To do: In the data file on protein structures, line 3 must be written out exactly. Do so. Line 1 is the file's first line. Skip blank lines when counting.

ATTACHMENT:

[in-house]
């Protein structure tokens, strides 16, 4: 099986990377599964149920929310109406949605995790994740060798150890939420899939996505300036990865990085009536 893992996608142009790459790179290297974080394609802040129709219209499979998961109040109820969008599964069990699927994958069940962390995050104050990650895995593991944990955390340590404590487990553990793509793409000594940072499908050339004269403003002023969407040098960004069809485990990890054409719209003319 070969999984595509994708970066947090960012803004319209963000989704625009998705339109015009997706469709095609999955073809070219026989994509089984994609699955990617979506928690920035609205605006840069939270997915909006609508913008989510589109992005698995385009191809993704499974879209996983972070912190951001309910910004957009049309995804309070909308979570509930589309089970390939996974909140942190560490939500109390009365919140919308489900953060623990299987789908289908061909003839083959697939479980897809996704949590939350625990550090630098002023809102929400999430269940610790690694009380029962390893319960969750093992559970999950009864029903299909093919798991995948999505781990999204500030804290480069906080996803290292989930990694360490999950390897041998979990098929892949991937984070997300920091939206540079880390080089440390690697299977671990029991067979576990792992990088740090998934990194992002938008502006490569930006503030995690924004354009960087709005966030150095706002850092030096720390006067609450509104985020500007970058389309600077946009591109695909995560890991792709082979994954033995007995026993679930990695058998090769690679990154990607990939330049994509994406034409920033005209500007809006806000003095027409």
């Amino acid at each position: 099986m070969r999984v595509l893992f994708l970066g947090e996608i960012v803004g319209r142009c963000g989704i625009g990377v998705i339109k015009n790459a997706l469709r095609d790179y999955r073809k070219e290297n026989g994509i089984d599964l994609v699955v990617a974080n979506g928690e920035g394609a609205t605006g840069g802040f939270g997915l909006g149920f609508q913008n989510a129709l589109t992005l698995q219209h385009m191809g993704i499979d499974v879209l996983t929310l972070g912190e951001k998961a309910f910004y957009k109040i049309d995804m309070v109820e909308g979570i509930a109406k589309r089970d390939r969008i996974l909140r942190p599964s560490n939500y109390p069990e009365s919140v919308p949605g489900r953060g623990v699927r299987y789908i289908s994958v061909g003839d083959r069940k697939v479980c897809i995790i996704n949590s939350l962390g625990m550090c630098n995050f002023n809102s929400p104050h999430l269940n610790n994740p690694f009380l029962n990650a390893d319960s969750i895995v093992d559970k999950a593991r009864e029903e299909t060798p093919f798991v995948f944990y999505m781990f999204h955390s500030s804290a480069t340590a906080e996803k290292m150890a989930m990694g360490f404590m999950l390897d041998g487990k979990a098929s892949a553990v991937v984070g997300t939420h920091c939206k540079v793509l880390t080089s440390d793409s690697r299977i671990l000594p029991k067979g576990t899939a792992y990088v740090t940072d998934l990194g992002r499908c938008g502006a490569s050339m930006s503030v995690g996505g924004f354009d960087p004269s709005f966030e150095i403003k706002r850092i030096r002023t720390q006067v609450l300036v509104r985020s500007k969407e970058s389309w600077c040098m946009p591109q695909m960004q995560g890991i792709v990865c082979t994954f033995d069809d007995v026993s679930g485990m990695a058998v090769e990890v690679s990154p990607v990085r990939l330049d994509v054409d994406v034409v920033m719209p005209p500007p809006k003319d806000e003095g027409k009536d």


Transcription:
């Amino acid at each position: 099986m070969r999984v595509l893992f994708l970066g947090e996608i960012v803004g319209r142009c963000g989704i625009g990377v998705i339109k015009n790459a997706l469709r095609d790179y999955r073809k070219e290297n026989g994509i089984d599964l994609v699955v990617a974080n979506g928690e920035g394609a609205t605006g840069g802040f939270g997915l909006g149920f609508q913008n989510a129709l589109t992005l698995q219209h385009m191809g993704i499979d499974v879209l996983t929310l972070g912190e951001k998961a309910f910004y957009k109040i049309d995804m309070v109820e909308g979570i509930a109406k589309r089970d390939r969008i996974l909140r942190p599964s560490n939500y109390p069990e009365s919140v919308p949605g489900r953060g623990v699927r299987y789908i289908s994958v061909g003839d083959r069940k697939v479980c897809i995790i996704n949590s939350l962390g625990m550090c630098n995050f002023n809102s929400p104050h999430l269940n610790n994740p690694f009380l029962n990650a390893d319960s969750i895995v093992d559970k999950a593991r009864e029903e299909t060798p093919f798991v995948f944990y999505m781990f999204h955390s500030s804290a480069t340590a906080e996803k290292m150890a989930m990694g360490f404590m999950l390897d041998g487990k979990a098929s892949a553990v991937v984070g997300t939420h920091c939206k540079v793509l880390t080089s440390d793409s690697r299977i671990l000594p029991k067979g576990t899939a792992y990088v740090t940072d998934l990194g992002r499908c938008g502006a490569s050339m930006s503030v995690g996505g924004f354009d960087p004269s709005f966030e150095i403003k706002r850092i030096r002023t720390q006067v609450l300036v509104r985020s500007k969407e970058s389309w600077c040098m946009p591109q695909m960004q995560g890991i792709v990865c082979t994954f033995d069809d007995v026993s679930g485990m990695a058998v090769e990890v690679s990154p990607v990085r990939l330049d994509v054409d994406v034409v920033m719209p005209p500007p809006k003319d806000e003095g027409k009536d």